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  • Writer's pictureDr. Gavin Weeks

Purpose by Design

Purpose is, quite rightly, a topic for the times. As we live through a period of economic uncertainty and geopolitical challenge whilst navigating a climate crisis, organisations need to be at the forefront of positive change. In the words of Professor Colin Mayer at Oxford Said Business School

“The purpose of the business is to produce profitable solutions to the problems of people and planet, not profiting from producing problems”

In our work with clients it has become clear that the most enlightened organisations realise that defining purpose is only the first step of a longer journey. Using that purpose to challenge the business to do better and be bolder is where the biggest difference can be made. Bringing purpose to life in this way is both a design challenge and a learning opportunity.

Earlier this year we had the opportunity to bring purpose, learning, and design together with Asahi Europe & International, in a programme designed together with Catherine Sinclair (Chief Human Resources Officer) and Geraldine Percival (Head of Talent and Development). Asahi have worked over the last two years to define and align their organisational purpose, Creating Meaningful Connections for People and Planet, spearheaded by Drahomira Mandikova (Chief Corporate Affairs Officer). We have been fortunate to be part of the journey of bringing purpose to life and to connect purpose with leadership development.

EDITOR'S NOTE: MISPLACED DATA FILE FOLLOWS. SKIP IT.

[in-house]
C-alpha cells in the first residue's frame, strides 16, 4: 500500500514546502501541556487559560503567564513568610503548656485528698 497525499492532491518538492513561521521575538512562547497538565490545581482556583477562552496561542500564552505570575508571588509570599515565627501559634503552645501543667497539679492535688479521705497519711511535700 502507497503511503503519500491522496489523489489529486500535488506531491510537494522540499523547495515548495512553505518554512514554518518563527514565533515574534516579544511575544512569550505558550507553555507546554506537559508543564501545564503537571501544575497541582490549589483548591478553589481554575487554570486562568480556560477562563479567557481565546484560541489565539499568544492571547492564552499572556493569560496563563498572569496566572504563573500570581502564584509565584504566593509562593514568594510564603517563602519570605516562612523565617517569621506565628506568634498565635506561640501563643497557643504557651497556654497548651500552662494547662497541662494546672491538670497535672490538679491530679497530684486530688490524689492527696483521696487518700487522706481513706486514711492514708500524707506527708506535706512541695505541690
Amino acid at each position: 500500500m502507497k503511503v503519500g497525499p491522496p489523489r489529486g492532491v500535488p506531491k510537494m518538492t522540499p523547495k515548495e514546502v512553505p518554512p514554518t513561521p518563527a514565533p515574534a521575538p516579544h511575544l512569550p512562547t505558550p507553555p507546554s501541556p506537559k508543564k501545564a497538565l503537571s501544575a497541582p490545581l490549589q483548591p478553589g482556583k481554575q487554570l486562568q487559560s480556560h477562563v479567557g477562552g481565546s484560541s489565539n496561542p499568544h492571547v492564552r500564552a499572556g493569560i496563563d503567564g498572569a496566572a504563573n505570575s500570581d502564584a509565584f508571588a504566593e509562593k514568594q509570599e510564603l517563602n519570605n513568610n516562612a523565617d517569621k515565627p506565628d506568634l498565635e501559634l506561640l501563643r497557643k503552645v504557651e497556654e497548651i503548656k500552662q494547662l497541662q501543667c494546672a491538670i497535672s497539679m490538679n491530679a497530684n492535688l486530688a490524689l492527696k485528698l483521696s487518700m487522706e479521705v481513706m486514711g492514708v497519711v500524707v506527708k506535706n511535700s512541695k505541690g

This is where design comes in. Thami Schweichler, Thompson Harrison associate and founder of MakersUnite is, in his words “a designer by love and leader by necessity”. He has a background in product design and has built a business in the Netherlands using the principles of design thinking to create social inclusion, build skills, and solve social problems (most recently developing new clothing repair business models to address the amount of clothing that ends up in landfill).

As part of Asahi’s talent development programme, Thami introduced design thinking attitudes and practices to delegates, following which we issued a challenge to the group, to use design thinking methods to bring purpose to life in the organisation. There was no more instruction: small groups were given the freedom to apply ‘creating meaningful connections’ wherever they saw the need. Doing so involved these young leaders to stepping outside of the comfort of their function, their country of work, and their usual sphere of influence. They had support from sponsors Drahomira, Enrico Galasso (MD of Birra Peroni), and David Bidau (Chief Supply Chain Officer) but the process was driven and designed by each of the groups.

After 3 months, the groups presented back to the programme sponsors and CEO Paolo Lanzarotti. The chosen projects included innovations that both improve customer experience and reduce environmental impact, ways of creating connection across the business, supporting, and connecting with young talent, and building cross-functional awareness. Elements of each of the projects will be taken forward and some in their entirety. In every case, the groups demonstrated the potential of purpose to stimulate innovation and even to bring a new lens to familiar challenges.

Most importantly, the projects demonstrate three crucial factors in bringing purpose to life in a meaningful way:

1. To bring purpose to life, organisations need to identify new design challenges

2. Purpose and development can go hand in hand, providing an opportunity to practice new ways of working in a meaningful way

3. Game-changing ideas can come from anywhere in the organisation, if leaders make the space for them to emerge and take the time to listen

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